I am reminded of Herman Hesse, not so much the creator of Steppenwolf, though there is a good deal of Siddharthic postadolescence in Alanis's diary of song, but the between-two-worlds semiautobiographical painter of Rosshalde, preparing to leave his old life behind to find spiritual nurture in the East. Having transcended not one but two identities Jagged Little Pill's spectacular dream fulfillment made her question her motives for making music she sets off to find her "silence," and a reason to create. All of this is decorated by a circularly breathing production that never overwhelms the psychodrama, that in fact celebrates its silence, the space between instruments. The soundscape deftly frames Alanis's multilayered conversings with skronking guitars and "Blue Jay Way" percussives, strings in which you can feel the movement of the bow and flutes where the drawn breath matters as much as the note. While much is made of Ballard's Top 40 heritage, this is no Nosferatu at work. If anything, Michael Jackson and Wilson-Phillips have grounded him in stacked, swirling female vocals. Most likely he appreciated the chance to break out of the chocolate factory.
As did our heroine. In SFIJ, she can hardly wait to get under way, bursting the album open midsentence with "Front Row" its vocals in dialogue, sparring with each other, filtered and flanged. There's a paean to her female parent ("Heart of the House"), an ode to inspiration's frustrating wait ("Would Not Come"), dark character studies ("The Couch"), father figures of speech ("Baba"), vignettes of desire denied ("I Was Hoping"), and her own quest for perfection and need to please ("Your Congratulation").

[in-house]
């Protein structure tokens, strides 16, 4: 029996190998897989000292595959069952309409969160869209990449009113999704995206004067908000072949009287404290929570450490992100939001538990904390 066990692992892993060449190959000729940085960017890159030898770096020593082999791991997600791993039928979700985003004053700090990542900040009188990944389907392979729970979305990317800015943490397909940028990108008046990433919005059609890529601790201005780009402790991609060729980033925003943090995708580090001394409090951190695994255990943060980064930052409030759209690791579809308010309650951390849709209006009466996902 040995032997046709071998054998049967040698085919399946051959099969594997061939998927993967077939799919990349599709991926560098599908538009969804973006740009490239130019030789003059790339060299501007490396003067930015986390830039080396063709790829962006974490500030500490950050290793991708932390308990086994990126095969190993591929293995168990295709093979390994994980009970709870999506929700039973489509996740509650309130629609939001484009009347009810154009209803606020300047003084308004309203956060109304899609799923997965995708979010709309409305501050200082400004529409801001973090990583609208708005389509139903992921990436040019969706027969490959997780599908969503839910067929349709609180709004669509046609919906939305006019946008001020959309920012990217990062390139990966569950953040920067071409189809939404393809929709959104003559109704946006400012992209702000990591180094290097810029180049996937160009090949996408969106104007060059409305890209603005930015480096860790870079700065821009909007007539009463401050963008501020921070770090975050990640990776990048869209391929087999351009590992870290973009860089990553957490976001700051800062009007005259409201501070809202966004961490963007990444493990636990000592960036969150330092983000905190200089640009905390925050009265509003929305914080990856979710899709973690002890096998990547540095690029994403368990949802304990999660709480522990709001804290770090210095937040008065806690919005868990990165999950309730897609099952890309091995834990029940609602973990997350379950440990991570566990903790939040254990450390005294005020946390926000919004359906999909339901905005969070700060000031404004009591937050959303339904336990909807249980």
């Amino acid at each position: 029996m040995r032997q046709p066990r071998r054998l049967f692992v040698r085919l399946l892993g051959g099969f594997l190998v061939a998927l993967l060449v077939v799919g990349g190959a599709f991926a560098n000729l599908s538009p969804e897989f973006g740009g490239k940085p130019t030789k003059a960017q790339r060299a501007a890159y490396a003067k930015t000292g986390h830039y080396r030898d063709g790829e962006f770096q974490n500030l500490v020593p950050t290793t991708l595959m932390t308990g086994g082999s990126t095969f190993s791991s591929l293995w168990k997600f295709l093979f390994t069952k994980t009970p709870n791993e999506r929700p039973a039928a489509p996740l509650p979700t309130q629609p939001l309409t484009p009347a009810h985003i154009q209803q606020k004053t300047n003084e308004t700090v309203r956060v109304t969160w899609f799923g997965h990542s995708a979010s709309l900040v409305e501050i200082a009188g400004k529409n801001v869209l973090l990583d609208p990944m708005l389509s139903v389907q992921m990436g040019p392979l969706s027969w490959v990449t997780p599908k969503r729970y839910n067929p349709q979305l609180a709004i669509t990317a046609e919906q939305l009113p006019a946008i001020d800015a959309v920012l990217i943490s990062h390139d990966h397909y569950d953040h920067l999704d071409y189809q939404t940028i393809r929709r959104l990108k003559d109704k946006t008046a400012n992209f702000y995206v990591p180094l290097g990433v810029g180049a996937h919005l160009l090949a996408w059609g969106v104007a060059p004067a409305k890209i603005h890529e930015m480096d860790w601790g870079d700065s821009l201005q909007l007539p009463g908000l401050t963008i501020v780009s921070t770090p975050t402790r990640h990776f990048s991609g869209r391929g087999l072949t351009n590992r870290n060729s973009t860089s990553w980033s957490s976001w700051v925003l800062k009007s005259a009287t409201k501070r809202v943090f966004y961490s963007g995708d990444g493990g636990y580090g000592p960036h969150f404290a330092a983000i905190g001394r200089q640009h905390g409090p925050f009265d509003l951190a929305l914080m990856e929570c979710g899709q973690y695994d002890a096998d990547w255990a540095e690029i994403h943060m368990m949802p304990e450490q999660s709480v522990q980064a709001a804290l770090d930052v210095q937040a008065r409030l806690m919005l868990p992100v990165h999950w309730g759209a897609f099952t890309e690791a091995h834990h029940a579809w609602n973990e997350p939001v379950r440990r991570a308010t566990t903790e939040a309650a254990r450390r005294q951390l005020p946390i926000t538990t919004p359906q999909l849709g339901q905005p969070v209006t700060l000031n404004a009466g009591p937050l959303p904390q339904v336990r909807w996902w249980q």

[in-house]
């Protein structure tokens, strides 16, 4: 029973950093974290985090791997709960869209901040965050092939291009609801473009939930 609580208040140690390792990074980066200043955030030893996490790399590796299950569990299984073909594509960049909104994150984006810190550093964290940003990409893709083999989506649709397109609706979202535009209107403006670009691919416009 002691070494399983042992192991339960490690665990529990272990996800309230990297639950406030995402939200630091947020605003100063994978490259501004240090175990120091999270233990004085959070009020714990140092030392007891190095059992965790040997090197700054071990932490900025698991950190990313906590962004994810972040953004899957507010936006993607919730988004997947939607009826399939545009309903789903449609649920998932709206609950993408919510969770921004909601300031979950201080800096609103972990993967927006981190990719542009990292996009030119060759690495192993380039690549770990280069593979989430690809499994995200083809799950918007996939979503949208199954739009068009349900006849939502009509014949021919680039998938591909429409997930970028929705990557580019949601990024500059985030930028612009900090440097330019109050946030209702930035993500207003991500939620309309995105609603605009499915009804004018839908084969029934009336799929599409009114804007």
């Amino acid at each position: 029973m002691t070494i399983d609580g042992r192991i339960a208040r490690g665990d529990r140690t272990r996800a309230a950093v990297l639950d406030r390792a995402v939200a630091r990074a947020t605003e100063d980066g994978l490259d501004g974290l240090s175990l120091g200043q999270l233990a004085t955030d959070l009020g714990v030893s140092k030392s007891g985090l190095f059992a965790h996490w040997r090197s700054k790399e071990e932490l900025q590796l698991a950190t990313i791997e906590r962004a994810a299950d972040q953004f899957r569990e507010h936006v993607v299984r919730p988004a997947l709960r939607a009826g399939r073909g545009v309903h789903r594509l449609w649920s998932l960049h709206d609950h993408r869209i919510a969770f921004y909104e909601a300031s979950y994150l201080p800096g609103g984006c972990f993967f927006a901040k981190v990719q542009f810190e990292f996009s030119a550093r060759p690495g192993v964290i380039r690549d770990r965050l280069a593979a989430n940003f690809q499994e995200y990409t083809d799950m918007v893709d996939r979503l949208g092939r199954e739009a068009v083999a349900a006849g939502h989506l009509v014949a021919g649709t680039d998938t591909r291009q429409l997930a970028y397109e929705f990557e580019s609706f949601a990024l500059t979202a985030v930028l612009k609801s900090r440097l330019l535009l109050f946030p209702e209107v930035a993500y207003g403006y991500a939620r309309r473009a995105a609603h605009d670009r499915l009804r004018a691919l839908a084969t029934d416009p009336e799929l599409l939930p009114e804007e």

At the Hammerstein, on a short prealbum tour, she strode purposefully on stage, long slit silk skirt over pants, hindustani-style, running shoes, no-nonsense, resolutely picking up the mike and hefting it to the Doppler siren starting to gather at the back of her throat. She has the rangy swing of a Rebecca Lobo, the sinewy arms and shoulders of triathlon training. Alanis likes to play ping pong backstage, a game of spin and aim. She uses her voice in the same way, as one might put english on a ball, skipping lithely along the cadences of South Asian and Semitic singing, skewing her syllables so they stretch in unlikely places and semitones.
She performed most of the new album and a few old Jagged Little Pill favorites reconfigured to undercut their anthemic qualities. Though you might expect her to milk the audience for sing-alongs, it's actually the opposite. Aware of not abusing her superstar power the topic of "One," where she admits she's "gotten candy for my self-interest" and calls herself a "sexy treadmill capitalist" the showgal in her keeps it humane, down to earth; this is a onetime child actress who knows that if you get too full of yourself, you're likely to be slimed, as she was frequently on Nickelodeon. There is a thank you after every song. In fact, the album's first video track is called "Thank U." Appearing naked amidst the detritus of everyday life on the subway, standing on the street. Whether she can do that on television or not, Alanis seems sweetly and blithely appreciative, unaware that she's creating any stir. Unclothed the fashion equivalent of silence? Go diva go.